Despite a landmark ruling, Kenya’s Ogiek community are still fighting to return to their ancestral land

Despite a landmark ruling, Kenya's Ogiek community are still fighting to return to their ancestral land

The Ogiek have been the custodians of Kenya’s Mau Forest long before the state of Kenya even existed. However, waves of encroachment and evictions have left the Ogiek marginalised and increasingly landless, while the forest has been degraded by logging and agricultural activities.

(Jason Taylor/International Land Coalition)

It was a historic moment. On 26 May 2017, after an eight-year court battle, the African Court on Human and Peoples’ Rights based in Arusha, Tanzania, ruled that the Kenyan government had violated the rights of the Ogiek people by repeatedly evicting them from their ancestral lands in the Mau Forest. The judgement, which found that the government had broken seven out of 68 articles of the African Charter on Human and Peoples’ Rights, ordered the government to take remedial action.

But almost four years later and the Ogiek are still waiting for the implementation of the judgement. Conservation and environmental laws still deny the Ogiek access to live and hunt in the forest, while thousands of Ogiek and non-Ogiek settlers have been evicted from the forest over the last few years, even during the pandemic.

According to a June 2020 article in the Washington Post, the government has said it will allow the Ogiek to return to the forest when all non-Indigenous settlers have been removed. But the same article quotes senior officials explicitly saying that no-one should live in the forest.

As a result, with every week that passes by without word from the government, the Ogiek are feeling more and more concerned about their prospect of returning to the forest unhindered. “The delay in the implementation of the African court ruling is causing more anxiety to the community,” says Daniel Kobei, executive director of the Ogiek People’s Development Program (OPDP), which was one of the three complainants to the African Court (alongside Minority Rights Group International and Kenya’s Centre for Minority Rights Development).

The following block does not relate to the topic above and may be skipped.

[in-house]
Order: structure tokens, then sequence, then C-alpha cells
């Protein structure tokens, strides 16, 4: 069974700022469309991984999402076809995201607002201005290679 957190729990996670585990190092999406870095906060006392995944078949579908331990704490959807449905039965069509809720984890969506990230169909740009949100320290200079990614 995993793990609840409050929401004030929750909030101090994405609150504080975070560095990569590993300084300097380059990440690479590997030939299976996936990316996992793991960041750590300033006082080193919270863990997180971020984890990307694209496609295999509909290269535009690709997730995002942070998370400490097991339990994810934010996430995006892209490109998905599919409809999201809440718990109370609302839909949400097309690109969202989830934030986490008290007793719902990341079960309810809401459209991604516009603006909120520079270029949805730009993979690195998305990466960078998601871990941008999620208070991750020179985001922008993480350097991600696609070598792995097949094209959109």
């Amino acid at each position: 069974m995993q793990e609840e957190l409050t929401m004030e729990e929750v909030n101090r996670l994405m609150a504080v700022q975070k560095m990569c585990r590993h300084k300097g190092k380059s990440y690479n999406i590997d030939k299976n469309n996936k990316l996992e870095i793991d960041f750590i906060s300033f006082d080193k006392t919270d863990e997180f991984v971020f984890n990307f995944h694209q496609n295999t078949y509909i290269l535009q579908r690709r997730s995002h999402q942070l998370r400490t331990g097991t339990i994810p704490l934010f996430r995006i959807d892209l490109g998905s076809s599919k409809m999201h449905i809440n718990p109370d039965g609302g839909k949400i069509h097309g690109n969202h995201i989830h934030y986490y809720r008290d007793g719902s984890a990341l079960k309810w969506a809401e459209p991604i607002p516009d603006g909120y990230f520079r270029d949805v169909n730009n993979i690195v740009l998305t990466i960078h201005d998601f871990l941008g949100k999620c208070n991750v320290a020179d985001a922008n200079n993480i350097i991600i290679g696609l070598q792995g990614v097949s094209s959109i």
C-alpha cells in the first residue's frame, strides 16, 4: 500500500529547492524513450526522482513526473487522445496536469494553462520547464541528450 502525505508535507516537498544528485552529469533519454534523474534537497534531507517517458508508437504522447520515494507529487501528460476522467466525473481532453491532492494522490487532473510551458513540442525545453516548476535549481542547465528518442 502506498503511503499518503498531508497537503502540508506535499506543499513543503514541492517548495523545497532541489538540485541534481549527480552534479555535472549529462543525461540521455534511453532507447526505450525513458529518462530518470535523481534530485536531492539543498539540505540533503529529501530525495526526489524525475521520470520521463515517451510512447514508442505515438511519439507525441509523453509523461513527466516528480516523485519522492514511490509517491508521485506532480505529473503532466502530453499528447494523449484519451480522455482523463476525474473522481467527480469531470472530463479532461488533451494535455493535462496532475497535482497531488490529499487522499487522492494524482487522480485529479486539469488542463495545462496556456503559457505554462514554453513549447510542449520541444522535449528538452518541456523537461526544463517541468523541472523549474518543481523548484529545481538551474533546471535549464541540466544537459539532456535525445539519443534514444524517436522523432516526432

“The Ogiek need their land to settle in, just like other Kenyans. We are tired of evictions.”

In the most recent case, more than 300 forest-dwelling Ogiek families had their homes demolished or burnt down, and their farms destroyed by forest guards. Research by Human Rights Watch estimates that more than 50,000 forced, sometimes violent, evictions have taken place on Mau Forest land since 2018. Both Ogiek and settler communities, including some with legal title to the land they were evicted from, have been affected, with the evictions resulting in numerous deaths, property destruction and destitution for the tens of thousands of people made homeless and landless.

Forest protection or land grabbing?

The Ogiek people (whose name means ‘caretaker of all plants and wild animals’) are one of Kenya’s last remaining hunter-gather communities. According to the 2019 census the Ogiek number 52,000, of which between 35,000 and 45,000 live in the 400,000-hectare Mau Forest Complex in Kenya’s Rift Valley.

They have been subjected to brutal evictions since the days of British colonial rule, but since 2004, the evictions have continued under the pretext of environmental protection. The Mau Forest is home to Kenya’s largest water drainage basin as well as its largest ‘water tower’ (forested mountains that contain springs and streams that run into major rivers). Officially, the Kenyan government is evicting everyone that lives in the Mau Forest to stop its further degradation and to protect the country’s vital water supplies.